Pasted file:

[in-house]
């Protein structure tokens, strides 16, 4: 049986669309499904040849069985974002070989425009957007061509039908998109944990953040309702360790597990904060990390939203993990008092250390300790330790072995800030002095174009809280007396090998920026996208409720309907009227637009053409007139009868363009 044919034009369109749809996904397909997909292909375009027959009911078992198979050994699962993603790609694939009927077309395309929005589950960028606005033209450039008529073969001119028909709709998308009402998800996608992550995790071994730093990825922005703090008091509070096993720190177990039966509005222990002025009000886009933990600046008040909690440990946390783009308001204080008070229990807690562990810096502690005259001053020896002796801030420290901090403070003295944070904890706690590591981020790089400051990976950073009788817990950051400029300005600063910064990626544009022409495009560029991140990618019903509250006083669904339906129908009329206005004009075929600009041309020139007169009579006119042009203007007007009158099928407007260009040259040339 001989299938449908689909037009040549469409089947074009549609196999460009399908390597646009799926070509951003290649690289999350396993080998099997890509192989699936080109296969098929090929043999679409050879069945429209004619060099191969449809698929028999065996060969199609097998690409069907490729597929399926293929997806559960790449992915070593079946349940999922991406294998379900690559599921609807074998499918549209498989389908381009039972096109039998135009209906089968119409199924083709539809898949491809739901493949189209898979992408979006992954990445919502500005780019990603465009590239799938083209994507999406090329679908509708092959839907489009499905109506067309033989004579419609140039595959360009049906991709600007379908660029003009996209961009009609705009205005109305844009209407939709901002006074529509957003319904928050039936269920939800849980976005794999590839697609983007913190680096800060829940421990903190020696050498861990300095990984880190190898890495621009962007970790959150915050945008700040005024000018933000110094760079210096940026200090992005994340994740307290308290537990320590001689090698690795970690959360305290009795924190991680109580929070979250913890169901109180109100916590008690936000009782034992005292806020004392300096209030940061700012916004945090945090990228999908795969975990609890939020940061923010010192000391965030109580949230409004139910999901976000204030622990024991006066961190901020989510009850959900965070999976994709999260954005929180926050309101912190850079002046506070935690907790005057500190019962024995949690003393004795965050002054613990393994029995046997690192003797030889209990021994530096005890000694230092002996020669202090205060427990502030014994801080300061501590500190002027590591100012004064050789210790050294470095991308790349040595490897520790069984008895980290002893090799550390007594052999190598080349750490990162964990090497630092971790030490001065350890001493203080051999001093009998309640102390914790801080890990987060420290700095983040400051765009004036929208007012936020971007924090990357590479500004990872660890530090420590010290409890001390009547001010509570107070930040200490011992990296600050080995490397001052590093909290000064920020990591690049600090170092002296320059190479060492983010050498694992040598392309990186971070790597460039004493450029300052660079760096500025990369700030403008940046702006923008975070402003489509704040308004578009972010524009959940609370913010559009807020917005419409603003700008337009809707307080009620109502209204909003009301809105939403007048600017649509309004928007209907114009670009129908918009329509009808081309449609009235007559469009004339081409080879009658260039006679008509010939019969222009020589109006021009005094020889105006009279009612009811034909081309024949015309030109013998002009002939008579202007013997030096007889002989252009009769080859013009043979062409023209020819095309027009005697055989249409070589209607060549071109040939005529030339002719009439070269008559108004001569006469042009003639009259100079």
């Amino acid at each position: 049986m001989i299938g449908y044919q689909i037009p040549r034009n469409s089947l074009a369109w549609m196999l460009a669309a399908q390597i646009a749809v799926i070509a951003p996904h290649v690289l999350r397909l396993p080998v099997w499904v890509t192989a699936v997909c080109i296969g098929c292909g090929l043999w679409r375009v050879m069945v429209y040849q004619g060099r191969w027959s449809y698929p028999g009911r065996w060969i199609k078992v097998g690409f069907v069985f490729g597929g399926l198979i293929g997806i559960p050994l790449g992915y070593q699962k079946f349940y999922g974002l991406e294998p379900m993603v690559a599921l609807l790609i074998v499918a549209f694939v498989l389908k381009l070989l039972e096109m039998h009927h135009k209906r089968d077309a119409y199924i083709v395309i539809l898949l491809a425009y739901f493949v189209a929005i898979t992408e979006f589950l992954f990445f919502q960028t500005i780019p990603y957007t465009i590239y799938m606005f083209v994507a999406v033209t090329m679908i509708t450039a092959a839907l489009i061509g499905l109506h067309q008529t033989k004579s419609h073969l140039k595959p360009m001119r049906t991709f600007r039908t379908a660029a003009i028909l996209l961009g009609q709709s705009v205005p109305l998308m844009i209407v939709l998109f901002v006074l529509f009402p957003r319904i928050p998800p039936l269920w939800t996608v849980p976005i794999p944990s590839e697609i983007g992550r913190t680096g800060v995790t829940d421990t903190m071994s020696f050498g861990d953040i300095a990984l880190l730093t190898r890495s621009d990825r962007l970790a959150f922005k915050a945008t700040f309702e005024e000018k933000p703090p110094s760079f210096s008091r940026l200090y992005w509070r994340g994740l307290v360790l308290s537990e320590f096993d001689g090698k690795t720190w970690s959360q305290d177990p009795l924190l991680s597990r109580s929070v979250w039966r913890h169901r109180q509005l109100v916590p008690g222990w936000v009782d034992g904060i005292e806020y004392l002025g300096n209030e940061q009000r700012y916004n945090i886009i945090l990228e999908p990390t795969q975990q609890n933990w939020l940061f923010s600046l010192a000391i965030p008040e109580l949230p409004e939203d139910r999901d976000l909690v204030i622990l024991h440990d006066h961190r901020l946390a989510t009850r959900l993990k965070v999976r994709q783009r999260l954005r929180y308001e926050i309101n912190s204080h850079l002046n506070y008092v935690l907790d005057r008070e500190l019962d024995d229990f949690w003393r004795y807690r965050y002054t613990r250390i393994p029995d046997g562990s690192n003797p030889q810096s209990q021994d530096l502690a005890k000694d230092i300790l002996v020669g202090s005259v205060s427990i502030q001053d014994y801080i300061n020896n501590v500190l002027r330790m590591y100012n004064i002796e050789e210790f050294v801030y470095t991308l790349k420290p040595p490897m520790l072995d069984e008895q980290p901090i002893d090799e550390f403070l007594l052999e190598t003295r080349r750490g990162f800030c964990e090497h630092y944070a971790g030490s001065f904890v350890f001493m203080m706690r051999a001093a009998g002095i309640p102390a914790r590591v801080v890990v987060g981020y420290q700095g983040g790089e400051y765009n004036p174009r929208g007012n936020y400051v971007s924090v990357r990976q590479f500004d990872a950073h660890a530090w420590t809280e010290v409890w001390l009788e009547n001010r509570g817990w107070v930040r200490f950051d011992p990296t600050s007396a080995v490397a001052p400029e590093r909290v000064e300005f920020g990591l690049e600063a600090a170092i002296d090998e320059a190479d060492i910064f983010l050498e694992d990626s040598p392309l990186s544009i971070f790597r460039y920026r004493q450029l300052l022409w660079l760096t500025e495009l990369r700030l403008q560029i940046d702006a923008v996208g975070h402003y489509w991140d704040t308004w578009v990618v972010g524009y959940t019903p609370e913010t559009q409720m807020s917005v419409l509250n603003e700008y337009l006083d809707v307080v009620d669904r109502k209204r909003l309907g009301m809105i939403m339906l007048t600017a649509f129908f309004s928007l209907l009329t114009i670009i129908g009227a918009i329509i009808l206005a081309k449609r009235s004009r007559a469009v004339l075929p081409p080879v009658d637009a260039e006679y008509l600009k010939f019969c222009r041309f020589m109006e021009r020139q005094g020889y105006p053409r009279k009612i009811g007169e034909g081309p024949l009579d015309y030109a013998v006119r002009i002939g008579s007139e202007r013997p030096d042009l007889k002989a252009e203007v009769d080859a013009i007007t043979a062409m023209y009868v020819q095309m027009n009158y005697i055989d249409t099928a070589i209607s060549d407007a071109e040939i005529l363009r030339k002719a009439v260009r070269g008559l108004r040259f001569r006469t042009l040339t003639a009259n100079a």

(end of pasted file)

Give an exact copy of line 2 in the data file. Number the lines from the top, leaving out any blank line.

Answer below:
């Protein structure tokens, strides 16, 4: 049986669309499904040849069985974002070989425009957007061509039908998109944990953040309702360790597990904060990390939203993990008092250390300790330790072995800030002095174009809280007396090998920026996208409720309907009227637009053409007139009868363009 044919034009369109749809996904397909997909292909375009027959009911078992198979050994699962993603790609694939009927077309395309929005589950960028606005033209450039008529073969001119028909709709998308009402998800996608992550995790071994730093990825922005703090008091509070096993720190177990039966509005222990002025009000886009933990600046008040909690440990946390783009308001204080008070229990807690562990810096502690005259001053020896002796801030420290901090403070003295944070904890706690590591981020790089400051990976950073009788817990950051400029300005600063910064990626544009022409495009560029991140990618019903509250006083669904339906129908009329206005004009075929600009041309020139007169009579006119042009203007007007009158099928407007260009040259040339 001989299938449908689909037009040549469409089947074009549609196999460009399908390597646009799926070509951003290649690289999350396993080998099997890509192989699936080109296969098929090929043999679409050879069945429209004619060099191969449809698929028999065996060969199609097998690409069907490729597929399926293929997806559960790449992915070593079946349940999922991406294998379900690559599921609807074998499918549209498989389908381009039972096109039998135009209906089968119409199924083709539809898949491809739901493949189209898979992408979006992954990445919502500005780019990603465009590239799938083209994507999406090329679908509708092959839907489009499905109506067309033989004579419609140039595959360009049906991709600007379908660029003009996209961009009609705009205005109305844009209407939709901002006074529509957003319904928050039936269920939800849980976005794999590839697609983007913190680096800060829940421990903190020696050498861990300095990984880190190898890495621009962007970790959150915050945008700040005024000018933000110094760079210096940026200090992005994340994740307290308290537990320590001689090698690795970690959360305290009795924190991680109580929070979250913890169901109180109100916590008690936000009782034992005292806020004392300096209030940061700012916004945090945090990228999908795969975990609890939020940061923010010192000391965030109580949230409004139910999901976000204030622990024991006066961190901020989510009850959900965070999976994709999260954005929180926050309101912190850079002046506070935690907790005057500190019962024995949690003393004795965050002054613990393994029995046997690192003797030889209990021994530096005890000694230092002996020669202090205060427990502030014994801080300061501590500190002027590591100012004064050789210790050294470095991308790349040595490897520790069984008895980290002893090799550390007594052999190598080349750490990162964990090497630092971790030490001065350890001493203080051999001093009998309640102390914790801080890990987060420290700095983040400051765009004036929208007012936020971007924090990357590479500004990872660890530090420590010290409890001390009547001010509570107070930040200490011992990296600050080995490397001052590093909290000064920020990591690049600090170092002296320059190479060492983010050498694992040598392309990186971070790597460039004493450029300052660079760096500025990369700030403008940046702006923008975070402003489509704040308004578009972010524009959940609370913010559009807020917005419409603003700008337009809707307080009620109502209204909003009301809105939403007048600017649509309004928007209907114009670009129908918009329509009808081309449609009235007559469009004339081409080879009658260039006679008509010939019969222009020589109006021009005094020889105006009279009612009811034909081309024949015309030109013998002009002939008579202007013997030096007889002989252009009769080859013009043979062409023209020819095309027009005697055989249409070589209607060549071109040939005529030339002719009439070269008559108004001569006469042009003639009259100079």